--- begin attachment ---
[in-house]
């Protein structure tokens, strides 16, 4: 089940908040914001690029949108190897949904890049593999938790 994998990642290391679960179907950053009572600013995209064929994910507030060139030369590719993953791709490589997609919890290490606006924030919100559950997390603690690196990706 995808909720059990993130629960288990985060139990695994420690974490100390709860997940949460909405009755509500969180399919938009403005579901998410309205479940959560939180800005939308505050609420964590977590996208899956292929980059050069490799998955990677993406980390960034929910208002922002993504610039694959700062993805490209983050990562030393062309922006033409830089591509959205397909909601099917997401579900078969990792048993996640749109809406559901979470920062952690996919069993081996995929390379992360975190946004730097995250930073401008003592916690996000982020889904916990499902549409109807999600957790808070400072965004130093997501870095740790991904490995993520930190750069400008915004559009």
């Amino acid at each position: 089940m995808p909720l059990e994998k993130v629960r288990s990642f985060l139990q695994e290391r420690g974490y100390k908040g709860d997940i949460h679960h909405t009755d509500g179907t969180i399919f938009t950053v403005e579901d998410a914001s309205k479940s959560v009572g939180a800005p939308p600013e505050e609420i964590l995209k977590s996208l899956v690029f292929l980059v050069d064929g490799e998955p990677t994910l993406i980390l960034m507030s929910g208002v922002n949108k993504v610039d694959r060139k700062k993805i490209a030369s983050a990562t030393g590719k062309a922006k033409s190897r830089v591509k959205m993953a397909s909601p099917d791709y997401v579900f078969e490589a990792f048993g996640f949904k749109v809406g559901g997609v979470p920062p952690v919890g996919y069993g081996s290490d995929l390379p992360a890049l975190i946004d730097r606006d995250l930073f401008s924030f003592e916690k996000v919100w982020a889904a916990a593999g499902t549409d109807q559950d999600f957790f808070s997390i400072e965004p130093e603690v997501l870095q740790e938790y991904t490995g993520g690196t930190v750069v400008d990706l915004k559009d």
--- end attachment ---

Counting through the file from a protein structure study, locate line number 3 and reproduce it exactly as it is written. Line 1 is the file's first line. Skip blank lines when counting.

């Amino acid at each position: 089940m995808p909720l059990e994998k993130v629960r288990s990642f985060l139990q695994e290391r420690g974490y100390k908040g709860d997940i949460h679960h909405t009755d509500g179907t969180i399919f938009t950053v403005e579901d998410a914001s309205k479940s959560v009572g939180a800005p939308p600013e505050e609420i964590l995209k977590s996208l899956v690029f292929l980059v050069d064929g490799e998955p990677t994910l993406i980390l960034m507030s929910g208002v922002n949108k993504v610039d694959r060139k700062k993805i490209a030369s983050a990562t030393g590719k062309a922006k033409s190897r830089v591509k959205m993953a397909s909601p099917d791709y997401v579900f078969e490589a990792f048993g996640f949904k749109v809406g559901g997609v979470p920062p952690v919890g996919y069993g081996s290490d995929l390379p992360a890049l975190i946004d730097r606006d995250l930073f401008s924030f003592e916690k996000v919100w982020a889904a916990a593999g499902t549409d109807q559950d999600f957790f808070s997390i400072e965004p130093e603690v997501l870095q740790e938790y991904t490995g993520g690196t930190v750069v400008d990706l915004k559009d």